In addition, let us review some of the information in our Q&A, entitled, “Do the Wicked go to Hell?”:

“The concept that the wicked go to an ever-burning hell after their death is nowhere taught in Scripture. In fact, the Bible does not even teach the existence of an ever-burning hell, torturing wicked souls of departed ones for their evil deeds. The concept of an ever-burning hellfire is derived from paganism. Richard Craze explains in his book, ‘Hell, An Illustrated History of the Netherworld,’ copyrighted 1996:

“‘… the old horned gods of the Stone Age people became the new rulers of hell. There was a sort of logic in locating the place of the dead below ground — the underworld — because that was exactly where the dead were buried… The early [nominal] Christians borrowed Hel’s name [the goddess Hel ruled over the place of the ‘lost souls’ in Viking mythology] for their own place of punishment… The early [nominal] Christians borrowed heavily from earlier mythologies, and the generally accepted appearance of Satan is an amalgamation of such things as the horns and shaggy hindquarters of the Greek god Pan, the wings of the Mesopotamian devil Pazuzu, and the scales and dragon skin of the Persian Azhidaahaka… The Greeks borrowed freely from the Babylonians… Pluto, Zeus’ brother, governed [hell] with a merciless severity and subjected his poor guests to the most ingenious tortures… [Others] were consigned to the deep bottomless pit… ruled by Kronos. Here they would suffer eternal torment… sinners were tortured for eternity… The Romans knew exactly where hell was located — underneath Italy. Everything else they borrowed from the Greeks.’

“The author also points out:

“‘… it was the Synod of Bishops in Constantinople in 543 that… set the seal on hell, when they decreed that “if anyone shall say or even think that there is an end to the torment of… ungodly persons, or that there ever will be an end to it, then let them be excommunicated.” And they promptly excommunicated Origen, an early Church father, for saying that he thought hell was finite.’

“It is true that the New Testament speaks about a fiery place, which is translated in some English Bibles as, ‘hell.’ The Greek word for this place is ‘gehenna.’ It does not, however, describe an ever-burning hell, as commonly understand by many. Craze explains:

“‘Gehenna — the place of fire. It is probable that it was named after the place just outside Jerusalem where the household rubbish, including the bodies of criminals and animals, was burnt.’

“Please note the following excerpts from our free booklet, ‘Do You Have an Immortal Soul?’, addressing the concept of a fiery hell:

“‘The word “gehenna” and the very concept of it are derived from the Valley of Hinnom outside Jerusalem in which the corpses of dead people, mainly criminals, would be burned up. It is another expression for the ‘lake of fire’ in Revelation 20:15, in which all who have acted wickedly, and who have refused to repent, will be thrown into, to be burned up or “devoured.” (Remember that Hebrews 10:27… tells us that the wicked wait for God’s fiery indignation that will “devour” them.). That is the “hell” or the “gehenna” fire that Christ is talking about…– “the second death” from which there will be no resurrection.

“‘Those who sin deliberately, wilfully and maliciously, God will resurrect to physical life [please note that they were dead — not in heaven, hell, limbo or purgatory — and that they had to be brought back from death to physical life] to throw them—their physical body and their soul or their “life”—into “gehenna” or the lake of fire (Revelation 20:13-15; 21:8). They won’t burn there forever-rather, they will be burned up. They are the “chaff,” that will be “burned up” with unquenchable fire (Matthew 3:12)—that is, no human can quench it. Notice that this fire will ultimately even burn up or bring to dissolution “heaven and earth,” so that a “new heaven and a new earth” can be created by God (2 Peter 3:10-13).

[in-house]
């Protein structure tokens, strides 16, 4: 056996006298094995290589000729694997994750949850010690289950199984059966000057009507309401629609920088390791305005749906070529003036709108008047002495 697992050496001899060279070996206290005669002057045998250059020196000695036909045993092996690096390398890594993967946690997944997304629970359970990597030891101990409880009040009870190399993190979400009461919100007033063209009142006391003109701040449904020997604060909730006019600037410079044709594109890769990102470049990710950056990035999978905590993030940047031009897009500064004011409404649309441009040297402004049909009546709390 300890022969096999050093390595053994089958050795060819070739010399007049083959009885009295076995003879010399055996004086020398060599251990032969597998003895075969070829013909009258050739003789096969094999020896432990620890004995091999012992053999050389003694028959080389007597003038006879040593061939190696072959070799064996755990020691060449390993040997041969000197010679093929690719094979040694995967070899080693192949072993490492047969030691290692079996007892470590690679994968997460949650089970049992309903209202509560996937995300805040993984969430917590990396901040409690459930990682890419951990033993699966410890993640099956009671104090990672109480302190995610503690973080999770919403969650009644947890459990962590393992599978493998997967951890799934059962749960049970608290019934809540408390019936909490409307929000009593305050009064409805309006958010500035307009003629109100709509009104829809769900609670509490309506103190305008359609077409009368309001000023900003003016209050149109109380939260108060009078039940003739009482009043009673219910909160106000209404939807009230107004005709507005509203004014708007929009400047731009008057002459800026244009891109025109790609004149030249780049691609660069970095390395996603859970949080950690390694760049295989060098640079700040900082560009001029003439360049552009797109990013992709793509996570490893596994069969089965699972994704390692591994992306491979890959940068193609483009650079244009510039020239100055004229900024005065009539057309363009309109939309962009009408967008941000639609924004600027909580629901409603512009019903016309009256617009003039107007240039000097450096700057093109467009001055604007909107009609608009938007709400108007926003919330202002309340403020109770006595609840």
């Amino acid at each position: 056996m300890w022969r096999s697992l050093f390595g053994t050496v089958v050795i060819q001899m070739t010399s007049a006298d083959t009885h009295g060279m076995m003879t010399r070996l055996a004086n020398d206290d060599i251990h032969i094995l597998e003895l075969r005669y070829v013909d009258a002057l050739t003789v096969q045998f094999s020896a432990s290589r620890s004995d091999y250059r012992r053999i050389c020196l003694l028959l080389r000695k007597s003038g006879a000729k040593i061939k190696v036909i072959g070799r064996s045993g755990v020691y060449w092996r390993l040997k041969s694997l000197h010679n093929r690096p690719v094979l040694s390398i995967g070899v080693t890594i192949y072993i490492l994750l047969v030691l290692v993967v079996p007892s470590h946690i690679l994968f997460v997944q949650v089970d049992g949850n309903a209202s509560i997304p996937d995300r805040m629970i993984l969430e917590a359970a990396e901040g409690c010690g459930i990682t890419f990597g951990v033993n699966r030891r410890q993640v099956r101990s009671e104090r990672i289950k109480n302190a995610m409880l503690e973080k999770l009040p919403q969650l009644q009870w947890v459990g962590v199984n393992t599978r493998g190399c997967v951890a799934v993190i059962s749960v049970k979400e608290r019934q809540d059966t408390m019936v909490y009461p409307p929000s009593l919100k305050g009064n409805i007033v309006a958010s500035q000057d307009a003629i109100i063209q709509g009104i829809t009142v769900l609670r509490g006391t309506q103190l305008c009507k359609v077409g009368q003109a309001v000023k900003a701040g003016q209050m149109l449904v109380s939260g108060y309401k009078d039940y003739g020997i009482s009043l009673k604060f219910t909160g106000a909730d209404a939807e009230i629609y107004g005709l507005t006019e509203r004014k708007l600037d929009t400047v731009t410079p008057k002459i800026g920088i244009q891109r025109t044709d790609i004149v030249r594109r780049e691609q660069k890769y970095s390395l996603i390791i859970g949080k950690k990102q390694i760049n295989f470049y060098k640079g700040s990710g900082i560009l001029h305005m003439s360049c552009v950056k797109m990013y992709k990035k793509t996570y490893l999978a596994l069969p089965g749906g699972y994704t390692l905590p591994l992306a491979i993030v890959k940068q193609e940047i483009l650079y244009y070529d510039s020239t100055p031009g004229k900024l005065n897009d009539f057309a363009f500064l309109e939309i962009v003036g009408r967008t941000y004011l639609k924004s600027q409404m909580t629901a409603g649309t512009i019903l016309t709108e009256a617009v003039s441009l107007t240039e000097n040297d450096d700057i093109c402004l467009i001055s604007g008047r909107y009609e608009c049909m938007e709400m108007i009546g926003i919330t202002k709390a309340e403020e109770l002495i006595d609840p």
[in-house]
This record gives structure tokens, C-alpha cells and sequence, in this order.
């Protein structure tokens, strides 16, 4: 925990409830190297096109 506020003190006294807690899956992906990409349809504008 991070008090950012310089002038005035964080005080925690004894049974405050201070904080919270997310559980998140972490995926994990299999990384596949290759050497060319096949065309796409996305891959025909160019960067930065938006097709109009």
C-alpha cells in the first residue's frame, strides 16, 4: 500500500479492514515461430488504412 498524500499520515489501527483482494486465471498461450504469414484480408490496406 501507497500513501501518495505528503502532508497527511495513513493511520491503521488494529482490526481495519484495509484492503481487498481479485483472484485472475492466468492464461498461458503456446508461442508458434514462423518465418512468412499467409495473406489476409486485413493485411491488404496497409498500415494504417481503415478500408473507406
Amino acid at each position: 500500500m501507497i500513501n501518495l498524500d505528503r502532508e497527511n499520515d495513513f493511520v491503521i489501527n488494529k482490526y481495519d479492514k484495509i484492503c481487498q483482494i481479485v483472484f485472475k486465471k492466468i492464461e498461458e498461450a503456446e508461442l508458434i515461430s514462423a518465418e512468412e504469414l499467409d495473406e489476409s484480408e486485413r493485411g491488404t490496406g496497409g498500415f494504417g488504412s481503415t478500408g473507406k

“‘The wicked, such as the rich man in Christ’s parable in Luke 16, will not burn forever and ever, for all eternity, in an everlasting hell fire, but they will be “burned up” (cp. again Matthew 3:12). The Greek word for “burned up” is “katakaio”—conveying the meaning that nothing of what is burned up will remain. We read in Revelation 18:8 that modern Babylon “shall be utterly burned with fire.” The word for “utterly burned” is, again, “katakaio” in the Greek. And we are told that “that great city Babylon [will] be thrown down, and shall be found no more at all” (Revelation 18:21). In the same way, the wicked, such as the rich man in Luke 16, that are [brought back to life from the dead and then] thrown into “gehenna” or the lake of fire [called the SECOND death!], will be “burnt up”—they “shall be stubble: and the day that cometh shall burn them up… that it shall leave them neither root nor branch” (Malachi 4:1). They will become ashes under the feet of the righteous (Malachi 4:3); it will be as if they had never existed (Obadiah 16).”

“The wicked will be burnt up in a temporary gehenna fire, to die the SECOND death, from which there will be no further resurrection to life (Revelation 20:14-15; 21:8) — they will not be tortured forever and ever in an eternal hell fire, without ever being destroyed. We need to understand, too, that those who will be burnt up will have committed the unpardonable sin. As it is true in regard to the concept of ‘hell,’ very few understand properly, either, what the ‘unpardonable sin’ really is.”

We have other Q&A’s which cover different aspects of hell and purgatory. For instance, one Q&A answers the question as to what is meant in Revelation 14:11, which states: “And the smoke of their torment ascends forever and ever; and they have no rest day or night…”  (Recall that the Catholic Church is using this passage to “prove” that the wicked are being tortured in “hell.”) The Q&A is titled, “Would you please explain Revelation 14:11? Does this Scripture teach that the wicked will be forever tormented in hell fire?”

Another Q&A addresses Revelation 20:10, which states, in the rendition of the new King James Bible:

“The devil, who deceived them, was cast into the lake of fire and brimstone where the beast and the false prophet are. And they will be tormented day and night forever and ever.” That Q&A is titled: “Would you explain Revelation 20:10? Does this Scripture say that the beast and the false prophet will be tormented in hell fire forever?”